Indeed, McTeague’s fingers possess a primitive and emotional intelligence that he himself lacks. His strong hands are “the hands of the old-time car-boy” (p. 3), a relic of his former life in Placer County. His fingers remember six songs on the concertina, and playing those songs from his childhood is one of the few ways McTeague knows to make himself happy. He can also pull teeth using only his fingers, a skill that sets him apart from other dentists; he has “the manual dexterity that one sometimes sees in stupid persons” (p. 14). In fact, he first falls in love with Trina through his hands: “While at his work McTeague was every minute obliged to bend closely over her; his hands touched her face, her cheeks, her adorable little chin; her lips pressed against his fingers…his flesh pricked and tingled with it” (p. 22). McTeague’s attraction to Trina happens almost entirely through his sense of touch; he is not attracted to her on first sight. He can only begin to love her once his hands and fingers have gotten to know her through the dental surgery. Interestingly, this initial surgery is the physical inverse of what their relationship becomes. By the end of their marriage, instead of McTeague’s fingers in Trina’s mouth, Trina’s fingers are in McTeague’s mouth—and rather than anesthetizing Trina so she feels no pain, McTeague deliberately bites the fingers that will hurt her most.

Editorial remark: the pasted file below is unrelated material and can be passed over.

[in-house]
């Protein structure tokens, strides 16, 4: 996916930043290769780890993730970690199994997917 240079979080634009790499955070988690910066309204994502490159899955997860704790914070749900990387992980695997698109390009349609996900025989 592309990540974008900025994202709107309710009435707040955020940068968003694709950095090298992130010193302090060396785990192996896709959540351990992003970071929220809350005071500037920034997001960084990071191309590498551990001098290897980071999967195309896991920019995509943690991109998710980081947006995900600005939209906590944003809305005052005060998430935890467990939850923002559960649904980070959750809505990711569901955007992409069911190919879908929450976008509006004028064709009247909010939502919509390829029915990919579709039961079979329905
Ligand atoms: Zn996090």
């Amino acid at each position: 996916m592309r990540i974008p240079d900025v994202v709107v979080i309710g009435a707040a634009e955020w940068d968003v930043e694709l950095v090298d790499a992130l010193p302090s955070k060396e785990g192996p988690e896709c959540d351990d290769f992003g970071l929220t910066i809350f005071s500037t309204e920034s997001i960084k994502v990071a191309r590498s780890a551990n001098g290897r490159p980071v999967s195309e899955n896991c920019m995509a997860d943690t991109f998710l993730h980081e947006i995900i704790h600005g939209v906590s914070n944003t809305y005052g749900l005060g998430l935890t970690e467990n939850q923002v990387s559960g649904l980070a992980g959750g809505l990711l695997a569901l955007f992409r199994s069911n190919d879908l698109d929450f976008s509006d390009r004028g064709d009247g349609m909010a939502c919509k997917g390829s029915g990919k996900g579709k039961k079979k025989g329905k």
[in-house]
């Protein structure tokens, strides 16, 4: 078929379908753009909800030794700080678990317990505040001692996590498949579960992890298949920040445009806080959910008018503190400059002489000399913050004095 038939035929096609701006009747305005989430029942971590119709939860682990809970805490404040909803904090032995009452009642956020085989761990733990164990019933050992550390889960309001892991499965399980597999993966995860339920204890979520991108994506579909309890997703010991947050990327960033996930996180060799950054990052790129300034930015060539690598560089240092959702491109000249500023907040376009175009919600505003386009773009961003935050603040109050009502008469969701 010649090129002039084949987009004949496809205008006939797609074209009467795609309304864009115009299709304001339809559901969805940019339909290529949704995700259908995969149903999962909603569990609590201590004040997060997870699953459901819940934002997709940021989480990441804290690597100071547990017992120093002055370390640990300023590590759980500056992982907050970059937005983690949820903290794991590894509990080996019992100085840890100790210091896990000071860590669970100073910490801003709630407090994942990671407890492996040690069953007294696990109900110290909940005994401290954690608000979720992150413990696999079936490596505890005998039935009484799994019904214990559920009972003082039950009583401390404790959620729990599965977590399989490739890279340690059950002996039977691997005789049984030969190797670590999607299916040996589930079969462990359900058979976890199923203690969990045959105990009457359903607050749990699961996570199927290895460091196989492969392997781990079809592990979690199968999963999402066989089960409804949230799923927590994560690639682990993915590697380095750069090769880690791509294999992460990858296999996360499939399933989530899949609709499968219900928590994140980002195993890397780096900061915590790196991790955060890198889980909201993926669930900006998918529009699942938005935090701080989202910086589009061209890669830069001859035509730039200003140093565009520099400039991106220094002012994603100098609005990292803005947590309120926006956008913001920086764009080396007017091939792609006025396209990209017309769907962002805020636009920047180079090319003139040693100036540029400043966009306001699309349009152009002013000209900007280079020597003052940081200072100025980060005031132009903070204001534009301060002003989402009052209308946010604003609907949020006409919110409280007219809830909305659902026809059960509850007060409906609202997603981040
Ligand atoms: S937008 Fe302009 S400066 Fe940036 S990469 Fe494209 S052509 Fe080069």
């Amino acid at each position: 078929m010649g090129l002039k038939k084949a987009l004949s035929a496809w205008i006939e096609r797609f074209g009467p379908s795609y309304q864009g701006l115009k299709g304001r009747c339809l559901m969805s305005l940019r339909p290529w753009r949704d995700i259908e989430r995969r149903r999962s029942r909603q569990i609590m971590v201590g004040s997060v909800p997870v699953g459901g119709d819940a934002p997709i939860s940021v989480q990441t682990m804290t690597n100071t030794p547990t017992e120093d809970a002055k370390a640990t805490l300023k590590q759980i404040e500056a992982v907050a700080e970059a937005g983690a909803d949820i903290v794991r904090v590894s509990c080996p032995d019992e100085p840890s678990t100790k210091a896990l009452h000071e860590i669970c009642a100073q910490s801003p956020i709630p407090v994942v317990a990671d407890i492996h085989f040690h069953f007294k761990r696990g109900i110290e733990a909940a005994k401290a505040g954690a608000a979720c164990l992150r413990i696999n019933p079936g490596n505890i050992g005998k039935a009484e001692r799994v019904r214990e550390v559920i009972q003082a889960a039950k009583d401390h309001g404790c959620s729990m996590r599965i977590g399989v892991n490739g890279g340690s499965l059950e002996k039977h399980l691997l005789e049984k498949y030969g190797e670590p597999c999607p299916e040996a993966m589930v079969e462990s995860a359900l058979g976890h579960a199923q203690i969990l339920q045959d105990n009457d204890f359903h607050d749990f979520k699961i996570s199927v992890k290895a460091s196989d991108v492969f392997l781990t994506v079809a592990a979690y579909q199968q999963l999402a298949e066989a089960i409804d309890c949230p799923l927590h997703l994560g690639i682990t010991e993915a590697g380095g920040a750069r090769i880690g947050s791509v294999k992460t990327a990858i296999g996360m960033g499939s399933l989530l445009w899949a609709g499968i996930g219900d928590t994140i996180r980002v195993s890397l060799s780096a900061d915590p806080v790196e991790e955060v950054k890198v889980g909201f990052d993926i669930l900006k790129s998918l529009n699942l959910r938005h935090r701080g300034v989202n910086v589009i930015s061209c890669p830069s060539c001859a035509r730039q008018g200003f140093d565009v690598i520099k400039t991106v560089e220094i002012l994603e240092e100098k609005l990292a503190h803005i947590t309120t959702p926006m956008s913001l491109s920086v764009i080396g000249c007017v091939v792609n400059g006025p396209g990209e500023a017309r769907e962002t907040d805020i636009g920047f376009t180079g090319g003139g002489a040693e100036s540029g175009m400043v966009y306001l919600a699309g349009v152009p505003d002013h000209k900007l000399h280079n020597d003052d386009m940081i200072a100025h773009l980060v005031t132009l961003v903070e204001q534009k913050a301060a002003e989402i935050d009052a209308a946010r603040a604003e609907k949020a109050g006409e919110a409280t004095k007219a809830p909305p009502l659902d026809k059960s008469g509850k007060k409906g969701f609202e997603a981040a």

McTeague’s loss of his dental practice is a metaphorical amputation; when his practice is taken away, so is a large part of his identity. As Miss Baker laments to Trina after McTeague loses his parlor: “‘It’s just like cutting off your husband’s hands, my dear’” (p. 219). McTeague’s practice gave him purpose. Pulling teeth gave his big, Placer County “car-boy” hands use and value, even in the city, where they would otherwise be out of place. After losing his practice, McTeague does not know what to do with his hands anymore. His “car-boy” body no longer makes sense in the cramped city. He becomes a “caged brute” (p. 240), violent and alcoholic.